Are You New to this website? Start Here!

...And if you're not new, check this out, playa :) ↓

You deserve this

@Random Post

↑ Click up there to read a randomly selected AJATT post -- the electronic version of thumbing through a book :)

[Archive]

Introduction and Foreword

December 2, 2008
By

A Blog Wanting to be a Book

This site was written as a blog. Which was nice in terms of allowing it to be written incrementally, but sucky for reading once it got really big. It definitely needed some logical linearization, rather than the chronological kind that comes by default. So here it is: a table of contents — a book-like ordering to this site.

Dedication: ‘Coz They Do That in Books

This “book” is dedicated to me. Me. Me! I wrote it, so why shouldn’t it be?! And no one else has dedicated a book, or even a “book”, to me (yet), so matters were taken into my own hands. ME!

ME!

Foreword: That’s What This Section Would Be If This Were a Book

This site is about how I learned Japanese to fluency in 18 months, how you can, too, and some details here and there. But it’s got advice that can be applied to learning any language, and perhaps (maybe? Getting ahead of myself here?) even to the rest of our lives. Language is as natural to humans as walking. Yet so many people seem to have trouble with language-learning…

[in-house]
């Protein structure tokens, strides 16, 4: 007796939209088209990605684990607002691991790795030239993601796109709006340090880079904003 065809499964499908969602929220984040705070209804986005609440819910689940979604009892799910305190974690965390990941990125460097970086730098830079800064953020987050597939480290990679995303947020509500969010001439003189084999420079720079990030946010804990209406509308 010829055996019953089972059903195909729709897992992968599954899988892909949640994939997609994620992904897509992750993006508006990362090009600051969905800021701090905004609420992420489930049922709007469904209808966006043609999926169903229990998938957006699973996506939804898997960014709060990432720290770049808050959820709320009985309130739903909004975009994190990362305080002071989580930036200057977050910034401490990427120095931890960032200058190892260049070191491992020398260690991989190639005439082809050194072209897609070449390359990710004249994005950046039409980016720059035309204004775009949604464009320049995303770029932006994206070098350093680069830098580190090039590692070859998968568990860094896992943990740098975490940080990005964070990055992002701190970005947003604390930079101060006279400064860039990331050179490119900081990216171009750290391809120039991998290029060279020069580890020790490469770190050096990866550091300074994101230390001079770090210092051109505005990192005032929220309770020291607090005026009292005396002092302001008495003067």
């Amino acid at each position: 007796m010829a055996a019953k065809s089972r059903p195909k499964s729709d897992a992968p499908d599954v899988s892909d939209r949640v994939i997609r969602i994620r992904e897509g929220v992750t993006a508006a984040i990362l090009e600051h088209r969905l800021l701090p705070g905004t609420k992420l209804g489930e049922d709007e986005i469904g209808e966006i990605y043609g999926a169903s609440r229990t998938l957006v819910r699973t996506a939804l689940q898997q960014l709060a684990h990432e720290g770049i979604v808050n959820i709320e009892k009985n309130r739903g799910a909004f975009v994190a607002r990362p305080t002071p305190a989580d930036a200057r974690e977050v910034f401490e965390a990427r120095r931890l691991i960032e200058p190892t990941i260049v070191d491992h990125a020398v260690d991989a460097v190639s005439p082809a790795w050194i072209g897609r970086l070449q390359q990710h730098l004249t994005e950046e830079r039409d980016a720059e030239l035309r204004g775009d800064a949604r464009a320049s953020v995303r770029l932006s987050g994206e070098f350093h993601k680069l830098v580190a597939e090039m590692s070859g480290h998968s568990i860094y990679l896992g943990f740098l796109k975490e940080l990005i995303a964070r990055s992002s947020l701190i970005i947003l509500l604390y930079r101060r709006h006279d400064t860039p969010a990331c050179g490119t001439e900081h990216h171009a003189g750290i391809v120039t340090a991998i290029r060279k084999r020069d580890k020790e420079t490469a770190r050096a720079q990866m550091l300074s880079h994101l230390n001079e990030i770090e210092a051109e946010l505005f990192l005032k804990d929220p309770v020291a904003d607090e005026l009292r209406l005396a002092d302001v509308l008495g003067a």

First of all, let me make my position clear — I don’t buy any of that pap about your brain magically turning into unteachable mush — unmoldable rock — on or near your 12th birthday. Let’s call that what it is: hogwash. The real problem lies in ideas and attitudes — in philosophy, and in the behavior that philosophy produces. Someone who thinks they can’t do something, can’t. And someone who thinks they can, can. An able-bodied person might as well be disabled if he’s convinced that he can’t use his body. A disabled person essentially grows wings, to the extent that she doesn’t give up and refuses to make excuses…that’s a silly metaphor, but, anyway — change the philosophy, and you change the behavior; change the behavior, and you change the results. It’s not touchy-feely; it’s simple cause-effect.

The trouble that a lot of people are having with learning languages represents the most glaring, massive, elephant-in-the-Barbie-playhouse evidence of the systemic failure of so-called traditional methods of learning, i.e. regular school and any derivatives thereof. School sucks in general — even expensive, “good”, private schools with mostly white people ( :) ) — but usually it can cover up that fact by giving people pieces of paper (with names like “degrees”, “diplomas” and “certifications”) that say they know something. But in language, as in medicine, there is no BSing; or there is BSing, but one can never get away with it. If you can’t read real Japanese (yet), then you can’t read real Japanese (yet), and all the verbose textbooks, boring busywork and university credit hours in the world can neither hide nor offset that fact. I have seen too many Japanese majors who don’t have a solid command of the language, just as I have seen too many Japanese “English” teachers who can’t even hold a proper conversation in English, let alone pronounce it.